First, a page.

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Before his arrest, Nguyễn Bắc Truyển was working for a Christian church in Ho Chi Minh City, contributing to a charitable program that supports war veterans. He has monitored and reported on the harassment of religious minorities in Viet Nam and in 2014 he met with the UN Special Rapporteur on freedom of religion or belief during a country visit to Viet Nam. He has also provided legal advice to victims of land grabs and police harassment, and helped to facilitate charitable support to the families of prisoners of conscience.
The three other activists that were arrested the same day as Nguyễn Bắc Truyển are Phạm Văn Trội, 45, from Ha Noi; Trương Minh Đức, 57, from Ho Chi Minh City; and Nguyễn Trung Tôn, 45, from Thanh Hoa province. Each of them has previously been imprisoned for their peaceful activities (see https://www.amnesty.org/en/documents/asa41/6855/2017/en/). A fifth individual, Nguyen Trung Truc, was arrested on 4 August 2017. According to State media, all five men are alleged to have connections to human rights lawyer Nguyễn Văn Đài who was himself arrested in Ha Noi on 16 December 2015 and, along with his colleague Le Thu Ha, is also accused of committing an offence under Article 79 of the Penal Code (see ASA 41/3098/2015 ).
Although Hòa Hảo Buddhism is an officially recognized religion in Viet Nam, historically there has been tension between its adherents and the Communist Party of Viet Nam. Individuals and families who choose to practice the religion independently of State-sanctioned religious authorities often face harassment from authorities.
Nguyễn Bắc Truyển is a former prisoner of conscience. He was arrested in November 2006 and imprisoned for three and a half years after being convicted of “conducting propaganda” against the State. According to his wife, Bui Thi Kim Phuong, he was accused of giving incorrect information to victims of land grabs, thereby turning them against the government. Nguyễn Bắc Truyển was released from prison in May 2010 but was briefly detained again on 9 February 2014 when police raided the home of Bui Thi Kim Phuong, his fiancée at the time, in Đồng Tháp province days before their planned wedding. He was accused of stealing money and property but was released after twenty-four hours. The accusations and investigation were later dropped due to lack of evidence, however uniformed and plain-clothed police continued to threaten and harass the couple and their family for the rest of the month, including by following them, throwing waste at the house and allegedly cutting the water supply.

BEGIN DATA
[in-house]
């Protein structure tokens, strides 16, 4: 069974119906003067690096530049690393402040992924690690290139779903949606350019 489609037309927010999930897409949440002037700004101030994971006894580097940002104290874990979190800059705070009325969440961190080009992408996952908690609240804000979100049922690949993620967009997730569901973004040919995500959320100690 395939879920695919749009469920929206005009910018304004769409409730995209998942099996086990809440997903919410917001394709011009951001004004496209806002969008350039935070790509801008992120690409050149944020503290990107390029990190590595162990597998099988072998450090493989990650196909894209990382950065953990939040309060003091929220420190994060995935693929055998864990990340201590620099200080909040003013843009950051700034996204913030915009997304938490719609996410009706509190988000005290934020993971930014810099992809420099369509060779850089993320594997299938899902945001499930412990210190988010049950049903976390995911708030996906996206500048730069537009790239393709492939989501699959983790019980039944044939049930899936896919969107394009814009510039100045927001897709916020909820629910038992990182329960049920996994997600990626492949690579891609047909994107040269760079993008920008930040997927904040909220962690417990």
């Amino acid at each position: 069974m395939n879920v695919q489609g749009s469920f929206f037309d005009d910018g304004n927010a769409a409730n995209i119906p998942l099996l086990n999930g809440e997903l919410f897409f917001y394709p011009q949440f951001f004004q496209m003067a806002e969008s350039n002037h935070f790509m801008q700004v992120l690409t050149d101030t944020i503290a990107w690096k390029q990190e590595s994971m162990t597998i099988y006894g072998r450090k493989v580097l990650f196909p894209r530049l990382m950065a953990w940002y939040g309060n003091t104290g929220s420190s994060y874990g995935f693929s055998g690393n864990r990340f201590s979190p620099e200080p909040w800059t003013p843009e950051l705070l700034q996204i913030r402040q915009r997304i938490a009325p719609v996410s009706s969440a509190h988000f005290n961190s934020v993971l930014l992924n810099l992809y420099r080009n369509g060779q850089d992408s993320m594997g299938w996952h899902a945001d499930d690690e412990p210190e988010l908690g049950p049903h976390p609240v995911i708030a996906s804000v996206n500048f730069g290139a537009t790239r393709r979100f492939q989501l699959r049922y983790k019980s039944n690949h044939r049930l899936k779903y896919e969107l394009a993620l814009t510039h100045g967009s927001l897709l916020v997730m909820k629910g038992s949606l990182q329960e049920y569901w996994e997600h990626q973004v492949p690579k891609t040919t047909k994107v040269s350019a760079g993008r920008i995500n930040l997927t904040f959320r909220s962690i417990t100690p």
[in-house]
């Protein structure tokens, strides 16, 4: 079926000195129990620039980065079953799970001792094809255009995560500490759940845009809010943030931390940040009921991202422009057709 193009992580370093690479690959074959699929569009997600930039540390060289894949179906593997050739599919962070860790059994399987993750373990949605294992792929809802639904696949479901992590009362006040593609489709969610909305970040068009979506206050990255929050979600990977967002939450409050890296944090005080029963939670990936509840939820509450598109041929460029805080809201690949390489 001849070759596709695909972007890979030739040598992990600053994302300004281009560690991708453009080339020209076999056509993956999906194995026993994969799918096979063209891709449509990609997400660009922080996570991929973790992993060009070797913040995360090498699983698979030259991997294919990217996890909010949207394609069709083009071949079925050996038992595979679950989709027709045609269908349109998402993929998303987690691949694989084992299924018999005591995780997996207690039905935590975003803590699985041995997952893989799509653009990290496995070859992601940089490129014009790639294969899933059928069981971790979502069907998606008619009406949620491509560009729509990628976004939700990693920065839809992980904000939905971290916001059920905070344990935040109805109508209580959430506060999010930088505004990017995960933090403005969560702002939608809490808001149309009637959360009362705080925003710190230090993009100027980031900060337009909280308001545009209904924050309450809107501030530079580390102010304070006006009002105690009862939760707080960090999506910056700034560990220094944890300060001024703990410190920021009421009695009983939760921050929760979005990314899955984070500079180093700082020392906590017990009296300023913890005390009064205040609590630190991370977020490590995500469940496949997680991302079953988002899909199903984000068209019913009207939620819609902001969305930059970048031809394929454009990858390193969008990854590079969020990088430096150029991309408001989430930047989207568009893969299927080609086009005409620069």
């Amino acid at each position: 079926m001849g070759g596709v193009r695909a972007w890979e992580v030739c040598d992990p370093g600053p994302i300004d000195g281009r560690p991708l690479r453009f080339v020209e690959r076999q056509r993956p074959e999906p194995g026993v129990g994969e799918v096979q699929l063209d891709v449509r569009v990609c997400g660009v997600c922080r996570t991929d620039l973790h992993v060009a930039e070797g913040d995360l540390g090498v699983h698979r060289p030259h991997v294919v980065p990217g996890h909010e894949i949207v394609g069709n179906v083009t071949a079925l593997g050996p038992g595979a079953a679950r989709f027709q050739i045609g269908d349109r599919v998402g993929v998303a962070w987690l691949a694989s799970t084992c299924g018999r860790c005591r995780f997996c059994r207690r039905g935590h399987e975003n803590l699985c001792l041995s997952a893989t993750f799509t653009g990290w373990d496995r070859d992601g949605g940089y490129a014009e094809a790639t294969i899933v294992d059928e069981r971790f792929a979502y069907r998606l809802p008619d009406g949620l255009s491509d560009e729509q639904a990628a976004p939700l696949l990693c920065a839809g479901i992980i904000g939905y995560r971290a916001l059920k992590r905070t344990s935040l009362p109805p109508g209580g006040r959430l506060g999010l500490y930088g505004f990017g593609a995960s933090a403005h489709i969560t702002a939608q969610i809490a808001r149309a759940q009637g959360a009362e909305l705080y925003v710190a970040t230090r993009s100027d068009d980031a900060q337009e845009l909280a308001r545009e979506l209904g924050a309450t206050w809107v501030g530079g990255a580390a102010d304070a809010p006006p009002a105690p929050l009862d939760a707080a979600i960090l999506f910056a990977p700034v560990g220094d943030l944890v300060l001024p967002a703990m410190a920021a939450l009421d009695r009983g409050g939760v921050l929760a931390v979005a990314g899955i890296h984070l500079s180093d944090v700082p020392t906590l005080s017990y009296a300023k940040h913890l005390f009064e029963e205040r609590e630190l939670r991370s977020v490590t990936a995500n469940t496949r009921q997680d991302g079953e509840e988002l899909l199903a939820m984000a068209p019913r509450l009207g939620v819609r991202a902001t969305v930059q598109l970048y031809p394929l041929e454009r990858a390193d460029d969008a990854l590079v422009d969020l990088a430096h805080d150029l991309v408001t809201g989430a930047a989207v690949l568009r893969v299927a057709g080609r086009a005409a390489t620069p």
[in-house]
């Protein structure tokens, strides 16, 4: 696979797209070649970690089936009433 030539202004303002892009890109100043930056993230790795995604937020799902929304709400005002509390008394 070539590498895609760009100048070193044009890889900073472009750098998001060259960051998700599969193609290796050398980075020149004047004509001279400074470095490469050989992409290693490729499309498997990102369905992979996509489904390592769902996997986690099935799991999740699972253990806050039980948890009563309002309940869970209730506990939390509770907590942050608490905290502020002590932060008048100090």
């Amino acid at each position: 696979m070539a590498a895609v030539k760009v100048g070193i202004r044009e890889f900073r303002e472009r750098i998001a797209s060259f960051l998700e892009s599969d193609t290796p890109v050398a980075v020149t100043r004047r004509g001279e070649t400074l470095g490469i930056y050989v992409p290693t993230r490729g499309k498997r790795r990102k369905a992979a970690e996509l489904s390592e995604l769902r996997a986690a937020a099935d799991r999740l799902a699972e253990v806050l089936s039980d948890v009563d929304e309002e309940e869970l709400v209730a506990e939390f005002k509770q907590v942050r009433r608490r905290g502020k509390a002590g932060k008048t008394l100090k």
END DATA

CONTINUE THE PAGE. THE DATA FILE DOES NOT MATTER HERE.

Viet Nam is in the midst of a sustained crackdown on human rights which has resulted in the arbitrary detention of at least fifteen activists and government critics since January 2017. Prisoners of conscience are routinely held for long periods of pretrial, incommunicado detention. Incommunicado detention can facilitate torture and other cruel, inhuman or degrading treatment and when prolonged can itself amount to such practices. In addition, the right to promptly communicate with a lawyer and prepare a defence, an essential part of the right to a fair trial, is denied. Both the prohibition against torture and other illtreatment and the right to a fair trial are provided in treaties that Viet Nam, as a state party, is legally obliged to abide by, including the International Covenant on Civil and Political Rights (ICCPR) and the United Nations Convention against Torture and Other Cruel, Inhuman or Degrading Treatment or Punishment.
Prison conditions in Viet Nam are harsh, with inadequate food and health care, falling far short of the minimum requirements set out in the UN Standard Minimum Rules for the Treatment of Prisoners (Nelson Mandela Rules) and other international standards. Prisoners of conscience have been held in solitary confinement as a punishment for prolonged periods. For more information see the Amnesty International report, issued in July 2016: “Prisons Within Prisons: Torture and Ill-treatment of Prisoners of Conscience in Viet Nam”, https://www.amnesty.org/en/documents/asa41/4187/2016/en/.
Name: Nguyễn Bắc Truyển
UA: 197/17 Index: ASA 41/6964/2017 Issue Date: 22 August 2017